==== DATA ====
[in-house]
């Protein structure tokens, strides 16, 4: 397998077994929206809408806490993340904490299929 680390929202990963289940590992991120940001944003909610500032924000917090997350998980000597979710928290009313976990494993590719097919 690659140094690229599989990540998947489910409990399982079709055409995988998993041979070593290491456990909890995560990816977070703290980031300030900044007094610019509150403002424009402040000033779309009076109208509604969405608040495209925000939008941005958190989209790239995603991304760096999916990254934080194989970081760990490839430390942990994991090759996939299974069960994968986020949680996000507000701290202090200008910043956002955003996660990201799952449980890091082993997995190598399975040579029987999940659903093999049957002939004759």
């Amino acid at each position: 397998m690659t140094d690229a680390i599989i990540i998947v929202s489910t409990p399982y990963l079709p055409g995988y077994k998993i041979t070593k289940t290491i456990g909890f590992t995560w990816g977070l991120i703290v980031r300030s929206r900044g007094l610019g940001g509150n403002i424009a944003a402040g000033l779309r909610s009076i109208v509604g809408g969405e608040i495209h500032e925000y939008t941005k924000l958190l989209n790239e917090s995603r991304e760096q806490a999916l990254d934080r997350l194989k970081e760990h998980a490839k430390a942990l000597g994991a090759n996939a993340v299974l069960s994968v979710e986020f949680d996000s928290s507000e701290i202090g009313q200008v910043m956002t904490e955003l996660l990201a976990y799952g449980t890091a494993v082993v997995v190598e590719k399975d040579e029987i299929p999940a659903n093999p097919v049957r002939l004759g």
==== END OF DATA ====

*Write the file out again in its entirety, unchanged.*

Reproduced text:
[in-house]
């Protein structure tokens, strides 16, 4: 397998077994929206809408806490993340904490299929 680390929202990963289940590992991120940001944003909610500032924000917090997350998980000597979710928290009313976990494993590719097919 690659140094690229599989990540998947489910409990399982079709055409995988998993041979070593290491456990909890995560990816977070703290980031300030900044007094610019509150403002424009402040000033779309009076109208509604969405608040495209925000939008941005958190989209790239995603991304760096999916990254934080194989970081760990490839430390942990994991090759996939299974069960994968986020949680996000507000701290202090200008910043956002955003996660990201799952449980890091082993997995190598399975040579029987999940659903093999049957002939004759």
């Amino acid at each position: 397998m690659t140094d690229a680390i599989i990540i998947v929202s489910t409990p399982y990963l079709p055409g995988y077994k998993i041979t070593k289940t290491i456990g909890f590992t995560w990816g977070l991120i703290v980031r300030s929206r900044g007094l610019g940001g509150n403002i424009a944003a402040g000033l779309r909610s009076i109208v509604g809408g969405e608040i495209h500032e925000y939008t941005k924000l958190l989209n790239e917090s995603r991304e760096q806490a999916l990254d934080r997350l194989k970081e760990h998980a490839k430390a942990l000597g994991a090759n996939a993340v299974l069960s994968v979710e986020f949680d996000s928290s507000e701290i202090g009313q200008v910043m956002t904490e955003l996660l990201a976990y799952g449980t890091a494993v082993v997995v190598e590719k399975d040579e029987i299929p999940a659903n093999p097919v049957r002939l004759g």